House prices fall just 0.2pc in May despite market shutdown, says Halifax

House prices slumped for a third month in May as coronavirus lockdown put transactions on hold, according to lender Halifax.

Average house prices across the UK fell 0.2pc, according to its index, less than the monthly falls of 0.6pc it recorded in April and 0.3pc in March.

May’s figures were less dramatic than those recorded by Nationwide, another lender. It said house prices fell 1.7pc in May, the largest monthly drop since 2009.

Average values were still 2.6pc higher than the same month last year, according to Halifax.

This is the first time the lenders have released their house price indices since restrictions were lifted on the property market, when the Government urged buyers and sellers to pause transactions. These measures were lifted in England in the middle of May, and Scotland’s market is due to be restart later in June, which may spur more activity in the next few months.

Russell Galley, managing director at Halifax, said: “We expect market activity to increase progressively as restrictions are eased further.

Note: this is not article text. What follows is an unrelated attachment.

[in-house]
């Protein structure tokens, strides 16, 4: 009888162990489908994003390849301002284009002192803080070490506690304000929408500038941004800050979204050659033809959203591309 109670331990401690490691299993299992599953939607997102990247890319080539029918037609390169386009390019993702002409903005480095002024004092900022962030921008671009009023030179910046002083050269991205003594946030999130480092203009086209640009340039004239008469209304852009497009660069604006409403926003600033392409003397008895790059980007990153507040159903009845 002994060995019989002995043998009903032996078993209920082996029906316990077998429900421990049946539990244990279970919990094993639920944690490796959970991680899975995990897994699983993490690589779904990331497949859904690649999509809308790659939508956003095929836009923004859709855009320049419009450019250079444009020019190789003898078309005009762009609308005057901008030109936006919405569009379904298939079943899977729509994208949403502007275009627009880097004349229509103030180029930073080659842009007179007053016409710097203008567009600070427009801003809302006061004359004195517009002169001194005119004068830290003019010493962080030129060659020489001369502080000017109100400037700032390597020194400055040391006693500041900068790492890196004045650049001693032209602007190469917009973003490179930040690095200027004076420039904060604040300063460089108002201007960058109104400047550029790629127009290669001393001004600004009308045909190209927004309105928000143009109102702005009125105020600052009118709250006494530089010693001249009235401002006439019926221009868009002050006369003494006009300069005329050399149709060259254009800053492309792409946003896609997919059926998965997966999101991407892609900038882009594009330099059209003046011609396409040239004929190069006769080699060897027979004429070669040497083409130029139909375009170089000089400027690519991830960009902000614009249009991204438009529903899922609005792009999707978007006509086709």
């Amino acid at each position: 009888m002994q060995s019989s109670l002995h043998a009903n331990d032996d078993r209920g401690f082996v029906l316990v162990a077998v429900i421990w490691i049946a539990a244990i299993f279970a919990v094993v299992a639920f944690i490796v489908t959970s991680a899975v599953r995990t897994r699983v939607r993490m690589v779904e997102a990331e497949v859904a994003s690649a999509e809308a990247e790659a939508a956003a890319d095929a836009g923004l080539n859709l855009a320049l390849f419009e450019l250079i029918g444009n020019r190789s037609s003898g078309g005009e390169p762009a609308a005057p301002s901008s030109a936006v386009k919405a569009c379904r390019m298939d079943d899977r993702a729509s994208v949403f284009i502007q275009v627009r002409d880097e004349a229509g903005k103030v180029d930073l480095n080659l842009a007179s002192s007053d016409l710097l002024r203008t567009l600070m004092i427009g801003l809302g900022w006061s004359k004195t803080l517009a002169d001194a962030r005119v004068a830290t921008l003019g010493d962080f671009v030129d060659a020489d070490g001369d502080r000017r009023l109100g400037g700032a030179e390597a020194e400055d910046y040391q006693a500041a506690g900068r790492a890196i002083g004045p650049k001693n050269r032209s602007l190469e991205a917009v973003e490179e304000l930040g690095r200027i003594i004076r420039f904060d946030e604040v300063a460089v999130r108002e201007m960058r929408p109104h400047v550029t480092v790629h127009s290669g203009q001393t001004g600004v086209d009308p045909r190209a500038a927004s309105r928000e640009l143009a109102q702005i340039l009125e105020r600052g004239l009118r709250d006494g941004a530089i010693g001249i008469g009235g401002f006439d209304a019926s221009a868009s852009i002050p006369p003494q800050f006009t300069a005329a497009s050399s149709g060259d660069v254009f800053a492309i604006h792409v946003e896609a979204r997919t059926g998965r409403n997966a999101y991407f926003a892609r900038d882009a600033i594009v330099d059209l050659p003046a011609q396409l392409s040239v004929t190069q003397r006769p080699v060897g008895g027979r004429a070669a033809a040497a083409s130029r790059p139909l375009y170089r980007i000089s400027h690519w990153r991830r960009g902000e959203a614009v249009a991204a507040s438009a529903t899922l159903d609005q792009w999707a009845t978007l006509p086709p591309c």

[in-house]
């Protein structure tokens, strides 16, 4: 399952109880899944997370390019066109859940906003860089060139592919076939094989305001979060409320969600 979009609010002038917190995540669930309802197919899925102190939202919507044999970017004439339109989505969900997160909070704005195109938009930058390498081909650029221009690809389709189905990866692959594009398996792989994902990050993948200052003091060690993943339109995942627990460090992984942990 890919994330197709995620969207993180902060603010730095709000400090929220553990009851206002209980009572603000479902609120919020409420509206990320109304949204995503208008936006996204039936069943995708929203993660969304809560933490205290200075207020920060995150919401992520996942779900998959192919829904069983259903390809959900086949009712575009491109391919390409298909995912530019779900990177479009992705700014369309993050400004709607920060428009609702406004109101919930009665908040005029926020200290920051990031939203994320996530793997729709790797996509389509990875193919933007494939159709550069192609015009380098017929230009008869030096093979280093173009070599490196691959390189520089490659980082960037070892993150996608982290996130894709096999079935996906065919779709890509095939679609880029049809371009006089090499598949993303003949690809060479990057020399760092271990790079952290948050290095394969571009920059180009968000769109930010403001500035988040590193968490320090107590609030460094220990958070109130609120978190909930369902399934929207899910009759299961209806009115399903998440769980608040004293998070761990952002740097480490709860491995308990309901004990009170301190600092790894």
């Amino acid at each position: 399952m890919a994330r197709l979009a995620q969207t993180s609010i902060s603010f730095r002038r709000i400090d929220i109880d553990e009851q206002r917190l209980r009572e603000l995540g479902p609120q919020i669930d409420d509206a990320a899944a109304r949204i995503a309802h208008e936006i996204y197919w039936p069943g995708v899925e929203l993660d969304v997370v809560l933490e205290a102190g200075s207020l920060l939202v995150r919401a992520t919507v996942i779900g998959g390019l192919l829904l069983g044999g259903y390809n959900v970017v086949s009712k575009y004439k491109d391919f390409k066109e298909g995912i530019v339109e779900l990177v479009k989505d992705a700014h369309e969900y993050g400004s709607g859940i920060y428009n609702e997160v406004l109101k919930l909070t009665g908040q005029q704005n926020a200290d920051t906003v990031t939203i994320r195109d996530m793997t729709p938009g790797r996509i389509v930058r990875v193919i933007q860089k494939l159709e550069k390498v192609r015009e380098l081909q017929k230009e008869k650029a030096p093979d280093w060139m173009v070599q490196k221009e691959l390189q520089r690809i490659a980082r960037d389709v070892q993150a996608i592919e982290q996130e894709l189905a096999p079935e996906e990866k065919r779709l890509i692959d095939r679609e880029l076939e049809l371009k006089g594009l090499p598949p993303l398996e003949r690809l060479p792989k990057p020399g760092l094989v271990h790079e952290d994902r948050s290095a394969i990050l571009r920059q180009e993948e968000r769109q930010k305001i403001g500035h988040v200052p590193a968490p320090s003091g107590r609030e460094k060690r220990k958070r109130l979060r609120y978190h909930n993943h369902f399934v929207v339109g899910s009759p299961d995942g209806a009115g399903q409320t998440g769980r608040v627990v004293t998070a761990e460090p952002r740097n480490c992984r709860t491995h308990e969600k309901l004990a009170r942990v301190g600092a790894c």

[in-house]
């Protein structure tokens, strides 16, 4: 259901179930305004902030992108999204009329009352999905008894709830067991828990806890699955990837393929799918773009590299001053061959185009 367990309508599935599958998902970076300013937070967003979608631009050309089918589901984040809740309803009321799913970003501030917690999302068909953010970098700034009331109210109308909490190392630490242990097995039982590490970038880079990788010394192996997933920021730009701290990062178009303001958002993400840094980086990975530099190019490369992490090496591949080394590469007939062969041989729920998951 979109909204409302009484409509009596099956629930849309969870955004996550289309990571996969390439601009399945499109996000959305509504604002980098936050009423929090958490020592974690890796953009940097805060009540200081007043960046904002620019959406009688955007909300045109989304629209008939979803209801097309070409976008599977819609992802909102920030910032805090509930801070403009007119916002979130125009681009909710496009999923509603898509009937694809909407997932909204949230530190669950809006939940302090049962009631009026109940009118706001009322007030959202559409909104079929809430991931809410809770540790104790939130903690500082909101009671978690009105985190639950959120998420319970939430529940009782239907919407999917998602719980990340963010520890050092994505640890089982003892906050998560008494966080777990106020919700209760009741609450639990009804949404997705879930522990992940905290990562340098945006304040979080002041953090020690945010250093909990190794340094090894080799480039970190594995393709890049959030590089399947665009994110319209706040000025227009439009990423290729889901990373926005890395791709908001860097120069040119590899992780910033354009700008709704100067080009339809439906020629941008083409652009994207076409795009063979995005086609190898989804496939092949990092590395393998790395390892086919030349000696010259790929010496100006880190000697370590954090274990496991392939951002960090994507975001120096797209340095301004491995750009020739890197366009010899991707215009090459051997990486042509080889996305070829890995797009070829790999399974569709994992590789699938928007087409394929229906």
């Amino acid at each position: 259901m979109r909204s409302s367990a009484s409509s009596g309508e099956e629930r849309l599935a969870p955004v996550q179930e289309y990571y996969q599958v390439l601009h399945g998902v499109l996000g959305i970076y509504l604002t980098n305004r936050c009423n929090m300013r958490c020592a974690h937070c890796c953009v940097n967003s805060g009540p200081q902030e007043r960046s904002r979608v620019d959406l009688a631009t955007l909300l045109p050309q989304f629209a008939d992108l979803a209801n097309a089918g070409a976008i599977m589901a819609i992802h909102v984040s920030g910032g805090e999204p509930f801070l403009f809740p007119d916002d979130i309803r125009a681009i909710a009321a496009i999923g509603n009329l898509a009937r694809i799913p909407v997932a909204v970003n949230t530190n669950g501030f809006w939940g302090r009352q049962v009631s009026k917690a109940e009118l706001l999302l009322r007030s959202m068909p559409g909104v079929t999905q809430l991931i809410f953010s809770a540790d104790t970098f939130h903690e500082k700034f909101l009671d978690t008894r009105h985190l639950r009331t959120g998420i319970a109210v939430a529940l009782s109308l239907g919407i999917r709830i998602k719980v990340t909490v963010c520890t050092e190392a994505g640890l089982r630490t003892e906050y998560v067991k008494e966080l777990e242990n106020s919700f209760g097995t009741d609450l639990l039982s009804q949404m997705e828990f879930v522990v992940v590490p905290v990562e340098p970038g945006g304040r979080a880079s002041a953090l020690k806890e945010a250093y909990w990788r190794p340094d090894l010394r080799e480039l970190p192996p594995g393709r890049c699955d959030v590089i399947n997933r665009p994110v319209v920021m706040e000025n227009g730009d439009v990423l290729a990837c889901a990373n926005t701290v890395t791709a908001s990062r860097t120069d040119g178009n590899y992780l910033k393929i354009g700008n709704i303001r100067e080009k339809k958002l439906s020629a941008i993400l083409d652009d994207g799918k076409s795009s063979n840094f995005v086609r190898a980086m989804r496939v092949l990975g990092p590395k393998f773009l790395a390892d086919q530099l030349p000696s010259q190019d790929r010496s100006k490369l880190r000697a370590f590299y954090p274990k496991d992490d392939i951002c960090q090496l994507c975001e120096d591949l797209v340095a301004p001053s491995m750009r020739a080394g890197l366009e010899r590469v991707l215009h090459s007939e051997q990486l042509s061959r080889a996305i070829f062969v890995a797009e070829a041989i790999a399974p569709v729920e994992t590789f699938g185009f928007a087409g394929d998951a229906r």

“However, the extent of downward pressure on market confidence and prices over the coming months will depend on how quickly the economy is able to recover.”

Calculating the figures remains difficult amid a dearth of transactions with some volatility expected, Halifax said. It and Nationwide are the only two major house price indices continuing to publish amid a collapse in transactions. They both measure house prices based on mortgage approvals, which collapsed by 80pc in April, according to the Bank of England, as lockdown measures were brought in.

Rightmove, the property website, and the Office for National Statistics both paused their indices due to the lack of activity on the market. Rightmove will restart its index this month.

Lucy Pendleton, of estate agency James Pendleton, said: “The Halifax index has always been a little more bullish than the rest but its May data has a reassuring whiff of confidence.

“Halifax’s annual growth rate is inconsistent with a market completely bowled over by panic and fear and we expect this picture to continue. 

“What is transpiring is a slight softening in prices as the market finds its feet again. As long as the UK’s transition out of furlough is managed correctly, then the balance of supply and demand will remain in vendors’ favour.”

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